Last year, at PodCamp Boston, Chris Brogan was playing with what Citizen Journalism meant, and how to create channels of meaningful content. He founded Grasshopper New Media, and it has some great channels of content, run by intelligent and dedicated people, all working for passion over profit.
At PodCamp, I learned how important it was to add a blog into my repertoire of new media skills. Since the web and search engines are driven by text and those boolean searches I first encountered in law school, having a text based format to any audio or visual media will make it easier to find. Now, three separate blog projects later, I feel I am doing more writing now than I ever did when I was working on my book project pretty much full time. The heart of the blogs is not only self-expression, it’s also about trying to build a community around a subject matter as broad as parenting, or as narrow as learning disabilities.
Then came my next step-reading and commenting on blogs. Then I started joining communities like MySpace, FaceBook, and Twitter. Now Pownce.
Lynette Radio posted about Social Media overload recently. I agree. There’s simply too many things on my “should do” list regarding optimizing the ability to be seen on the web, to make it seem possible to ever get truly optimized. It’s a continual struggle not only to keep up with all these services, but to keep up with friends and family in real life. And I’m also finding I’m talking to the same core group of friends through all these channels, and haven’t yet really experienced much of a spreading out or connection to new people. It’s really just become a way to keep track of my friends and virtual colleagues over time and space.
I’ve been a part of a couple of parenting social media communities, including Maya’s Mom, Minti, and the Parents magazine social media site. I contribute from time to time to Gather. Some of these communities seem vibrant; others are dull. One was just infected by a troll festival. I receive newsletters and feeds from several sources. I’ve joined groups started by some of my friends. Oh yeah, and I’m speaking at BlogPhiladelphia and am lead organizer of PodCamp Philly.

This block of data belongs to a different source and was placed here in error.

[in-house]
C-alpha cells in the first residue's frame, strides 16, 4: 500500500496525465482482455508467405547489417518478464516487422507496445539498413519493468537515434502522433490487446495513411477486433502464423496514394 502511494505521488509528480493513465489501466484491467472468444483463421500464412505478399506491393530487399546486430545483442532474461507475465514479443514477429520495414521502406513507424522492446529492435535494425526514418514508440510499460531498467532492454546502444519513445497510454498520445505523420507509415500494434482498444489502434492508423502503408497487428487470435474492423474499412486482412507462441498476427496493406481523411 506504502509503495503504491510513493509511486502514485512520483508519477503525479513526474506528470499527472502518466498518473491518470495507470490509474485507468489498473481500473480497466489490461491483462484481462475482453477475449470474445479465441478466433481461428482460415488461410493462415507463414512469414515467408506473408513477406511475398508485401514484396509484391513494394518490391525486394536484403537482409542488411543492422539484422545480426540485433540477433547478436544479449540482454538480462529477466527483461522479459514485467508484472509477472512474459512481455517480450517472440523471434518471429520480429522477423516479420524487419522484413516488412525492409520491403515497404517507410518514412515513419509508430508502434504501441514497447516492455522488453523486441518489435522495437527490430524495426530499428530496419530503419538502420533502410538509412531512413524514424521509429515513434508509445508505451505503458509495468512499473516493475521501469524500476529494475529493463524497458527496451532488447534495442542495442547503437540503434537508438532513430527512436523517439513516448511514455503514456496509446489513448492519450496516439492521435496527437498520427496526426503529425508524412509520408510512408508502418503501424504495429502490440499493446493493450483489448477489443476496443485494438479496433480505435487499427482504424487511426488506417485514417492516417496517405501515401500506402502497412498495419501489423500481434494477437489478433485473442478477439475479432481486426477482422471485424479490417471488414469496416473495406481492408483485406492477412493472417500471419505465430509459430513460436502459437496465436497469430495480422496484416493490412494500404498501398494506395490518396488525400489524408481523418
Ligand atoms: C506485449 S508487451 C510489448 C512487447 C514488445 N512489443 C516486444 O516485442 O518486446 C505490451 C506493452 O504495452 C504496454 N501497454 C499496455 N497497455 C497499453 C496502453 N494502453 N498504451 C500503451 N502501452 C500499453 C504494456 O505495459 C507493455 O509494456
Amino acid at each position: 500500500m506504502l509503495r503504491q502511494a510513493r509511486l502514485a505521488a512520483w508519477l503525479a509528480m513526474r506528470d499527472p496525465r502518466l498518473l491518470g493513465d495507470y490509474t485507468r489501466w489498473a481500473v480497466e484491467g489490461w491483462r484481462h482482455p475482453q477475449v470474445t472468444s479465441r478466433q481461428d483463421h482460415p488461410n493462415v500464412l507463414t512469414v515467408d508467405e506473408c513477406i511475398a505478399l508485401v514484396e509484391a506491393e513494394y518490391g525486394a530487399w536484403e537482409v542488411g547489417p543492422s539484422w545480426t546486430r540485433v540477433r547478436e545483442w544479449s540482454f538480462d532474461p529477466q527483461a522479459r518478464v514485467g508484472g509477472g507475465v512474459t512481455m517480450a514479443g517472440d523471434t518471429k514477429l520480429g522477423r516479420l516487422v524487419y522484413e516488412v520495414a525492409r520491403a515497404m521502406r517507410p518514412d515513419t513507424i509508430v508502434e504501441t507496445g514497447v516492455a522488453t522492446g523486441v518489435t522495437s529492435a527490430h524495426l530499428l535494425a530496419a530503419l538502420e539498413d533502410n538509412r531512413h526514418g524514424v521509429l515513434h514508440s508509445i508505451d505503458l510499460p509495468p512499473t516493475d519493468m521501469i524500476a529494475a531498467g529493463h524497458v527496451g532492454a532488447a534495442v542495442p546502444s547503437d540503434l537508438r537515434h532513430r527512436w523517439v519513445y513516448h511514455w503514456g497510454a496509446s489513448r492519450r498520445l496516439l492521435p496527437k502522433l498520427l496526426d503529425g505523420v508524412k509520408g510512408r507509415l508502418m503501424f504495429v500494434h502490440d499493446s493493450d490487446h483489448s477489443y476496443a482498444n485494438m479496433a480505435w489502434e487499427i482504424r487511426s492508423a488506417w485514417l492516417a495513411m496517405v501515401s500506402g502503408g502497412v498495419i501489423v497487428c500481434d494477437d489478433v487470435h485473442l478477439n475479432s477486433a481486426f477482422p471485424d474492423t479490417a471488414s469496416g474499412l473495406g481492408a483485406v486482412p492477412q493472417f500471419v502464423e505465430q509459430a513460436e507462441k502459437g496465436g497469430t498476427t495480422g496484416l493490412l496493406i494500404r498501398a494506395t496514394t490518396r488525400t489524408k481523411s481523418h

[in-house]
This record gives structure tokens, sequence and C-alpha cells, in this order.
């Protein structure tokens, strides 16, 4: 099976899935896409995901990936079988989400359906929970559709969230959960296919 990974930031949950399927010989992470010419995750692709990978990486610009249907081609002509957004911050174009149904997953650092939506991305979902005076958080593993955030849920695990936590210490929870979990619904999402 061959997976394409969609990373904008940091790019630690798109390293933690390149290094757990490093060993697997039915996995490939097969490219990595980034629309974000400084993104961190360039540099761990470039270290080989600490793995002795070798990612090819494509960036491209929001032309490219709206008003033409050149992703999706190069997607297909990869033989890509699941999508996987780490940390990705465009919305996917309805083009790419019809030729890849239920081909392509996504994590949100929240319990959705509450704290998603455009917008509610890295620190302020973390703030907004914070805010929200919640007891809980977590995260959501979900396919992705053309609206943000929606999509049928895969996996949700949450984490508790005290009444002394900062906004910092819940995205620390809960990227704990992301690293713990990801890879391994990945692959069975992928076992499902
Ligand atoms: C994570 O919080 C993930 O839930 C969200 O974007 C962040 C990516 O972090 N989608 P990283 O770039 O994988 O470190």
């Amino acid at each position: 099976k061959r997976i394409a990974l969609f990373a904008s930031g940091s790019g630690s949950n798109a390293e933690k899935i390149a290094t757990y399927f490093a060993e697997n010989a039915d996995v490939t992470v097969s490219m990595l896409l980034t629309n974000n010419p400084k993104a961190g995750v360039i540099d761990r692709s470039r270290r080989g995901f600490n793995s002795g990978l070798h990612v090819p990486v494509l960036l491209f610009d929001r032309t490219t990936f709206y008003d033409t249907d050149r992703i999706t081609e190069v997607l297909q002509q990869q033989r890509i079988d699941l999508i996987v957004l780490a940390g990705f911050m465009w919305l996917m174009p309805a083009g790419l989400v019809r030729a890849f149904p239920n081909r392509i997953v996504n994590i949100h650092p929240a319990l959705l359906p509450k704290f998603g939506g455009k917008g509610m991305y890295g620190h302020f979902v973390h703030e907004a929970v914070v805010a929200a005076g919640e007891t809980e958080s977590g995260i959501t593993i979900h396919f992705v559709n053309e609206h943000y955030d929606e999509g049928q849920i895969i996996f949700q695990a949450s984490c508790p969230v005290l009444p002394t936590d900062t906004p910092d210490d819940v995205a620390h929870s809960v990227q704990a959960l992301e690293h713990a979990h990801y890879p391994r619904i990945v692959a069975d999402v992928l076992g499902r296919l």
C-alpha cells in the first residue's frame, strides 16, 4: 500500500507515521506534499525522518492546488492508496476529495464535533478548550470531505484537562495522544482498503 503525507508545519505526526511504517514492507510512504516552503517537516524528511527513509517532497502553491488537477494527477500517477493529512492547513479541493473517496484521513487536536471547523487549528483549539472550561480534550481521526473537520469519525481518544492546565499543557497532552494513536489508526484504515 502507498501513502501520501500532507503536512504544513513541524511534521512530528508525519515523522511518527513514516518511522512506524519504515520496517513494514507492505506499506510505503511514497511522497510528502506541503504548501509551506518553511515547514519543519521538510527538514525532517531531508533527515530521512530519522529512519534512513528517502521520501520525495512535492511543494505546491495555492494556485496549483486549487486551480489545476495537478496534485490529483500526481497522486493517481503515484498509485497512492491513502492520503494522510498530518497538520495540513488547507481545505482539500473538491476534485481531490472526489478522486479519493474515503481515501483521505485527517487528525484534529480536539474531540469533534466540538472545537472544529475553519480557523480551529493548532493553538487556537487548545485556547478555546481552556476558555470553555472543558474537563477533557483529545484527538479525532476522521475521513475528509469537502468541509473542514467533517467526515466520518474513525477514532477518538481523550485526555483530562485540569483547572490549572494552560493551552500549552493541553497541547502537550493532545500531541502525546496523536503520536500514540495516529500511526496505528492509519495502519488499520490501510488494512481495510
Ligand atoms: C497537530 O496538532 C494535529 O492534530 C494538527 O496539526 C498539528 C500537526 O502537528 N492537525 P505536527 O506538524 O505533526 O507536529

Chris Brogan talks about extending the conversation and getting outside of the New Media fishbowl. I find I meet the best people at events like Podcasters Across Borders or at PodCamp- people I might have heard of online, but after sharing a cup of coffee, we become real friends, no longer limited to the virtual world. Yet how can I keep up with all of these people all the time? The answer is a simple- you can’t.
This means the continual partial attention disease will start to take hold, unless you learn to turn some of these things off. You’re going to have to decide which channels to pay attention to more than others.
You’re going to have to make choices about your level of involvement in some communities, and decide which are most valuable to you than others. The bottom line- We have to make choices about where to spend the limited resources of our attention.
This means setting a few goals and working towards them incrementally, rather than just going with the flow/drinking from the social media firehose.
This means evaluating where your time and energy add value and where it is just another piece of information to deal with, for you and for others.
The bottom line is that for me, I would rather have close friends that I know, like, respect and can call on when needed, than an infinite number of acquaintences. I like knowing about lots of people, but I value knowing a few very well even more.
What do you think? Where is all this social media stuff going? When is it just more distractions and less “optimization” of your life?
Maybe Julien knows. If you do, Jules, or anyone else- please share. We need all the help we can get!